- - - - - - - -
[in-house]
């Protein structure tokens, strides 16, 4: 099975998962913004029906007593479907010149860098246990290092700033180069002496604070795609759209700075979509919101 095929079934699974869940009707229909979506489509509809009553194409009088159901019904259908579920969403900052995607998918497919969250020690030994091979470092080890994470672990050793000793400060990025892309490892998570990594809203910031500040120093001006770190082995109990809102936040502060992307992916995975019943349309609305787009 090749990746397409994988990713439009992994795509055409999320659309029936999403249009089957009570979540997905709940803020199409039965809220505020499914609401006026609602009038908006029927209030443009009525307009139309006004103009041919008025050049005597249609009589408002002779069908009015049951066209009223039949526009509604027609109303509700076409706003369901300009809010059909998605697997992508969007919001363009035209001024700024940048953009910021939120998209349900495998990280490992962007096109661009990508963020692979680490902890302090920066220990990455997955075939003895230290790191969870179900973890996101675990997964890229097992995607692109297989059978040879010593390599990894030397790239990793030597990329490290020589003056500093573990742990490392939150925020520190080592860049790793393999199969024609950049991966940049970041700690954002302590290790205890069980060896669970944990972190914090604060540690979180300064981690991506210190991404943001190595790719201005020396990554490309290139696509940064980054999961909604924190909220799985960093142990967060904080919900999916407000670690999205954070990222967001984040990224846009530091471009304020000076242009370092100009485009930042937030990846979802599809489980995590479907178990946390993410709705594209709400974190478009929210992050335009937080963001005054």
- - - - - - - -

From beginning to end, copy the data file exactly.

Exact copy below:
[in-house]
């Protein structure tokens, strides 16, 4: 099975998962913004029906007593479907010149860098246990290092700033180069002496604070795609759209700075979509919101 095929079934699974869940009707229909979506489509509809009553194409009088159901019904259908579920969403900052995607998918497919969250020690030994091979470092080890994470672990050793000793400060990025892309490892998570990594809203910031500040120093001006770190082995109990809102936040502060992307992916995975019943349309609305787009 090749990746397409994988990713439009992994795509055409999320659309029936999403249009089957009570979540997905709940803020199409039965809220505020499914609401006026609602009038908006029927209030443009009525307009139309006004103009041919008025050049005597249609009589408002002779069908009015049951066209009223039949526009509604027609109303509700076409706003369901300009809010059909998605697997992508969007919001363009035209001024700024940048953009910021939120998209349900495998990280490992962007096109661009990508963020692979680490902890302090920066220990990455997955075939003895230290790191969870179900973890996101675990997964890229097992995607692109297989059978040879010593390599990894030397790239990793030597990329490290020589003056500093573990742990490392939150925020520190080592860049790793393999199969024609950049991966940049970041700690954002302590290790205890069980060896669970944990972190914090604060540690979180300064981690991506210190991404943001190595790719201005020396990554490309290139696509940064980054999961909604924190909220799985960093142990967060904080919900999916407000670690999205954070990222967001984040990224846009530091471009304020000076242009370092100009485009930042937030990846979802599809489980995590479907178990946390993410709705594209709400974190478009929210992050335009937080963001005054």